A number of risk stratification models have been presented in HFrEF with careful consideration of the concept of competing risk between sudden and nonsudden fatal events. In general, separation by scores is often best with pump failure events, but clustering by scores persists with SDs making the differentiation of the risk difficult. Fewer reports exist for HFpEF patients largely due to the lack of large clinical trials until recently. A previous analysis from the I-PRESERVE database provided a model that included age, gender, diabetes mellitus or myocardial infarction history, left bundle branch block, and lnN-terminal proBNP which identified a higher risk cohort that the authors considered might be a group to test for benefit from ICD use (3). Further analyses are sure to be forthcoming from the large clinical trials that have finally occurred in this population.
Interventions for SD in HFpEF and in HFrEF, apart from an ICD, that have reduced all-cause mortality have done so by reducing the 2 major fatal categories: SD and pump failure deaths. This concept was reinforced by a recent report of a decline in reported SD events in HFrEF, largely without ICD therapy, using guideline-based therapy (4). Unfortunately, effective treatments such as in HFrEF are currently not available for HFpEF, and optimism has to be tempered given the pathophysiologic heterogeneity. What about ICD implantation in HFpEF patients? Certainly, this therapy is well established in the medical trials in HFrEF as primary prevention, although estimates indicate that perhaps only 20% to 25% of “guideline eligible” patients receive an ICD. Further, electrophysiologists have wondered about conundrums involving ICD use in such patients. For example, a disconnect has been reported, even in clinical trials, between shocks and mortality benefit. Additionally, electrophysiologists have also reported the relatively low number of patients who receive a shock: 19% in 2.59 years (SCD–HeFT/MADIT [Multicenter Automatic Defibrillator Implantation Trial]) (Online Ref. 4); and in a real-world assessment two-thirds of patients with an initial generator exchange had not received a shock and only one-fourth of these did afterward (Online Ref. 5). Considering whether ICD therapy might be effective in a HFpEF population, recent reports suggest additional hurdles. In the recent DANISH (Danish Study to Assess the Efficacy of ICDs in Patients With Non-ischemic Systolic Heart Failure on Mortality) study, ICD therapy did not reduce all-cause mortality in the nonischemic cohort and this was particularly apparent with patients older than 70 years (5). HFpEF patients more commonly have a nonischemic etiology and are older. The competing risk of non-SD events looms larger in such patients who often have important comorbidities. For example, multiple reports now show a lack of benefit and, in fact, some harm of ICDs in patients with HFrEF and chronic kidney disease. Reports such as these have led to suggestion that even in HFrEF patients there should at least be careful patient discussion and perhaps a further look at risk stratification strategies, which would be even more pressing in a HFpEF population.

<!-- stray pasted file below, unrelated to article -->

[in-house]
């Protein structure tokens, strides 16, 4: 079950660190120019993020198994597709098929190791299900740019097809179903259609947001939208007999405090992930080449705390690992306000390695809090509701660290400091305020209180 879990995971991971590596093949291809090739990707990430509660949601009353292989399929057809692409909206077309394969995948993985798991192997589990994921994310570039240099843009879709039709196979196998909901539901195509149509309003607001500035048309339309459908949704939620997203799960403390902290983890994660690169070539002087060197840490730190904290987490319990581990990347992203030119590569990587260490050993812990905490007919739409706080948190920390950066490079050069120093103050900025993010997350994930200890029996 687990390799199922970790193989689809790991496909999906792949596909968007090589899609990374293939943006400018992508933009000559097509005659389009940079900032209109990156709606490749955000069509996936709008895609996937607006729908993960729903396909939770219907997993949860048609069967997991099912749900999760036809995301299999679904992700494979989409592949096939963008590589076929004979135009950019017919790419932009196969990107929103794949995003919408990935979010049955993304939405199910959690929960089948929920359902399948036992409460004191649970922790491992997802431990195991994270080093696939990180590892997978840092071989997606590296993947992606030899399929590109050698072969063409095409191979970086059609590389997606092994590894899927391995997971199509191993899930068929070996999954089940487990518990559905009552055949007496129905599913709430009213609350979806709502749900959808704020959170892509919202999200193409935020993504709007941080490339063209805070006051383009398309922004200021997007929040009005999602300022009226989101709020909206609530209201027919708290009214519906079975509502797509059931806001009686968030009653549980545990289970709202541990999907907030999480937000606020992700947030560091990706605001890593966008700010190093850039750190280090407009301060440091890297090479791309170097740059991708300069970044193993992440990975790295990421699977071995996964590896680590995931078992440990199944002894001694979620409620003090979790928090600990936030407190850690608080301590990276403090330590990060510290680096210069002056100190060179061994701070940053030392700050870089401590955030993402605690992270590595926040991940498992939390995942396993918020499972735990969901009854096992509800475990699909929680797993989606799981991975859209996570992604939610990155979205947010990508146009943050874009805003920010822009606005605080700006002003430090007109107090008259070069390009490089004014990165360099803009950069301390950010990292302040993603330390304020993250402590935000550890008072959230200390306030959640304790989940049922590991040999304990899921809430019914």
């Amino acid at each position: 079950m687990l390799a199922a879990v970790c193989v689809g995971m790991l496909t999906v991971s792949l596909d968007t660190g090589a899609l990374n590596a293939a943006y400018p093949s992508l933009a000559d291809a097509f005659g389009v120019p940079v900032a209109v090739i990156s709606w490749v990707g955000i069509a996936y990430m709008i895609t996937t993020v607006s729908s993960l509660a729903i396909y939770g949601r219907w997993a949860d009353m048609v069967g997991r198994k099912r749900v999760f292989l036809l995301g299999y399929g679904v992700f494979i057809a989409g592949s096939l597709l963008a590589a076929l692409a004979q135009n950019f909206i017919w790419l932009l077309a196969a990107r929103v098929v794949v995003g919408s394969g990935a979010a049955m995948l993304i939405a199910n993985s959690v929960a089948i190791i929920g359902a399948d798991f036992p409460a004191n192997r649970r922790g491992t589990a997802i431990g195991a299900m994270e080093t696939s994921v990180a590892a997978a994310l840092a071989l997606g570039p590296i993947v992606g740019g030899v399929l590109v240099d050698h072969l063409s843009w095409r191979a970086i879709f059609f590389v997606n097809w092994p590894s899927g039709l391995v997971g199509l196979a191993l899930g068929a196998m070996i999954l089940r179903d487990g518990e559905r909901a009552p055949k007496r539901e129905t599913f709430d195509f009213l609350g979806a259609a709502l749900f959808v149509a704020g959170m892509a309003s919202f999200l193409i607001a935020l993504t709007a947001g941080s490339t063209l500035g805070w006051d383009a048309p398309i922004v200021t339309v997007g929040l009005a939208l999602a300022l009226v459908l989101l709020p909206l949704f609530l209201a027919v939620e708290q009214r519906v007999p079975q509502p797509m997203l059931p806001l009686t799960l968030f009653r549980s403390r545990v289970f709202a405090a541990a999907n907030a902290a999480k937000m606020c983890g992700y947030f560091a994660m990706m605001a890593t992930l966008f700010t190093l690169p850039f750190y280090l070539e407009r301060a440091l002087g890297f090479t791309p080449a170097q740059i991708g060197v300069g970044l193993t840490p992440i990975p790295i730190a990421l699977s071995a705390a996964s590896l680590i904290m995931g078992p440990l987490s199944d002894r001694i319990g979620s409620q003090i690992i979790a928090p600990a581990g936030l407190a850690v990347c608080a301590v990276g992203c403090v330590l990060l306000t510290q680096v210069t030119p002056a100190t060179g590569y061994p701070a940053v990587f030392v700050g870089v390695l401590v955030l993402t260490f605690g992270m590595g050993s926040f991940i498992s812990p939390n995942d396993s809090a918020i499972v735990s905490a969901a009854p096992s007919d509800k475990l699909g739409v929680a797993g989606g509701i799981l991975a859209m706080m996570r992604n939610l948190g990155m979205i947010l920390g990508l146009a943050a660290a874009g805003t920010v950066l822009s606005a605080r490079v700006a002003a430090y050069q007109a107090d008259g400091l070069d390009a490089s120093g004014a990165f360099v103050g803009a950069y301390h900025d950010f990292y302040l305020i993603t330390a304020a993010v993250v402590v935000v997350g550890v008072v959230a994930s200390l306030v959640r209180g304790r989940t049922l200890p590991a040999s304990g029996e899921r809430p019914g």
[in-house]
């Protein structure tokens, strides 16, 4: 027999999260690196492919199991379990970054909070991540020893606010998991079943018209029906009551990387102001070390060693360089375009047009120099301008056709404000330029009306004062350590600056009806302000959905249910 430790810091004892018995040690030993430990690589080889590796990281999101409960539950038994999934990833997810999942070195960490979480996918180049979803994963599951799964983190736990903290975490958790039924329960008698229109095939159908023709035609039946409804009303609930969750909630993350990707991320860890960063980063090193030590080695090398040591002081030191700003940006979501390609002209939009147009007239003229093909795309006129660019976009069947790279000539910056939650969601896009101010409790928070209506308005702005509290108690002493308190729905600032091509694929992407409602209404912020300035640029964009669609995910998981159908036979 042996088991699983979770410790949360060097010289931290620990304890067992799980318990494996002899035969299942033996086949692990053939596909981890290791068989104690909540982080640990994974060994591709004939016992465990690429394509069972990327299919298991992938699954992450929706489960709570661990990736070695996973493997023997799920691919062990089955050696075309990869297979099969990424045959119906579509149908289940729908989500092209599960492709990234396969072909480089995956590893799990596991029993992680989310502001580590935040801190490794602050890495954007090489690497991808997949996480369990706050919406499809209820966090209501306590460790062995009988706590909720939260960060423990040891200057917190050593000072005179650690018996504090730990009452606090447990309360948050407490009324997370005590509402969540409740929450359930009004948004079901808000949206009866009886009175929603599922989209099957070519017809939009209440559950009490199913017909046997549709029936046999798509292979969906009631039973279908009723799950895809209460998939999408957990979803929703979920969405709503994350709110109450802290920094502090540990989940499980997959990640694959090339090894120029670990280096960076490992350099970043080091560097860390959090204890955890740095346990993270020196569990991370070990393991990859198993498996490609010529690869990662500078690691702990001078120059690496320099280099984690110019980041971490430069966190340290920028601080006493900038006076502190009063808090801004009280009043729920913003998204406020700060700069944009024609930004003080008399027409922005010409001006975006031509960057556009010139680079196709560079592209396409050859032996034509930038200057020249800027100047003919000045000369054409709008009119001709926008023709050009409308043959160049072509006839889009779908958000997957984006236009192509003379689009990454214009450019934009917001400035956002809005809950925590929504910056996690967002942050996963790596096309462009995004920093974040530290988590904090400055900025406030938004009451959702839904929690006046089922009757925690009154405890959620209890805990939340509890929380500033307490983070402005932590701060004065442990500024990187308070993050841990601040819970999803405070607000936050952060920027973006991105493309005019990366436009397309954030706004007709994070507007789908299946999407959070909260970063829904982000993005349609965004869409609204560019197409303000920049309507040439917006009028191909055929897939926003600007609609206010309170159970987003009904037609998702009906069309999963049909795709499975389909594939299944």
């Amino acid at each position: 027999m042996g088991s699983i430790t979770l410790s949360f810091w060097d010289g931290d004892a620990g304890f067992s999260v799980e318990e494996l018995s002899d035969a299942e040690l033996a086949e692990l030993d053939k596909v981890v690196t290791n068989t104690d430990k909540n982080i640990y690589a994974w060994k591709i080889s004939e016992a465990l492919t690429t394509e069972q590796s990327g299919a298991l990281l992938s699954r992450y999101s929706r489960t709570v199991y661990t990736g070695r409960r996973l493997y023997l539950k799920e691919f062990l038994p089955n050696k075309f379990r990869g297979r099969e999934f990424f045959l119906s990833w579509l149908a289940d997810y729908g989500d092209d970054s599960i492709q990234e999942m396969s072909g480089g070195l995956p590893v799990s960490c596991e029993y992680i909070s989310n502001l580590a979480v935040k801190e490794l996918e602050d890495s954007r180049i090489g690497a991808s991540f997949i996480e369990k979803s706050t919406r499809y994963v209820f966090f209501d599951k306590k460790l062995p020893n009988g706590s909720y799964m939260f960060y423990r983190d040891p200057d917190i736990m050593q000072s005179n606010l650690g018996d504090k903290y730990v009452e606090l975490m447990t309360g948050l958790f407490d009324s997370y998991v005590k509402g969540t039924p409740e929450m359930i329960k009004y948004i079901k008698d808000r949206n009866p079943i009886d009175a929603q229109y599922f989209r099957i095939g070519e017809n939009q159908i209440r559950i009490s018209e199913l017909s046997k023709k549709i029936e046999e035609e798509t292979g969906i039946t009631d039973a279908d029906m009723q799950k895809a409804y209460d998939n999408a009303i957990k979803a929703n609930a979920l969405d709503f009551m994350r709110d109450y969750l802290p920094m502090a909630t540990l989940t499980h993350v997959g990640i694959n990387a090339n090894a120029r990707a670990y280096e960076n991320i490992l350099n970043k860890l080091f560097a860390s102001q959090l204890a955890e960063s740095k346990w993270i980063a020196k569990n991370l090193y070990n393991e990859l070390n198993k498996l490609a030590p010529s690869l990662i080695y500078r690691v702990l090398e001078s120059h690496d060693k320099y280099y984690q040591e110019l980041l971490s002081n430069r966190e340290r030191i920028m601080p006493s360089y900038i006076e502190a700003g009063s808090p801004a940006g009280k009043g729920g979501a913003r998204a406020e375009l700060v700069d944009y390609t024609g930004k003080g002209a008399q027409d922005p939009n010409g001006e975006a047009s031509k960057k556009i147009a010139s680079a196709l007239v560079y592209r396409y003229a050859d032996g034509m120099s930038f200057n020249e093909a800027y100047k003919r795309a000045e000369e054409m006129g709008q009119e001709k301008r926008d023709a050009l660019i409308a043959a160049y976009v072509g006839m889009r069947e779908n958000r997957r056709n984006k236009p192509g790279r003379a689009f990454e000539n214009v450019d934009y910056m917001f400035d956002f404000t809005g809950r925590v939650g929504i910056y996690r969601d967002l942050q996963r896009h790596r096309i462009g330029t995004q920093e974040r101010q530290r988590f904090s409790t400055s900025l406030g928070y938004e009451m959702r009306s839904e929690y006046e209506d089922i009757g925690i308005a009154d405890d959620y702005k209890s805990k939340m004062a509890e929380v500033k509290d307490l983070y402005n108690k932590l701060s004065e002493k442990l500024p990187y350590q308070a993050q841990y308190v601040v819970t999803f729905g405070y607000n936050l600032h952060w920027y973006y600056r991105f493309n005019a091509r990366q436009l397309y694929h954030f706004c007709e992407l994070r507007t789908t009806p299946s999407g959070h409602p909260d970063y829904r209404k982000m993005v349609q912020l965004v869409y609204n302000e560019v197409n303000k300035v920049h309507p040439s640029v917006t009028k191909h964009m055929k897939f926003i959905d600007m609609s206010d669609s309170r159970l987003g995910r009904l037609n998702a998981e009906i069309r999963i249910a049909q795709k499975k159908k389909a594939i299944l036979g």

Vaduganathan et al. (1) note the difficulties in establishing a firm number of SD events in trials with different definitions and limited information. It provides a model but is limited by the TOPCAT (Aldosterone Antagonist Therapy for Adults With Heart Failure and Preserved Systolic Function trial) database, with suitable subjects analyzed only from the Americas region due to enrollment and protocol conduct issues in other geographic regions. Although well analyzed, this then limited the number of SD events with a resulting model of modest predictive value and only 2 independent covariates (male sex and insulin-treated diabetes mellitus). More substantial analyses are necessary to move forward with potential risk stratification of SD events and then consideration of clinical trials for ICD therapy. However, as noted above, even if there were a strong signal seen, there would have to be care to the application of such results in a real-world setting so as to maximize benefit and not harm.
How to proceed in a world of ambiguity? Vaduganathan et al. (1) keep a dialogue going regarding potential approaches to improve survival in HFpEF where we struggle to find a way forward.
↵∗ Editorials published in JACC: Heart Failure reflect the views of the authors and do not necessarily represent the views of JACC: Heart Failure or the American College of Cardiology.
Dr. Carson was a co-principal investigator for the I-PRESERVE trial.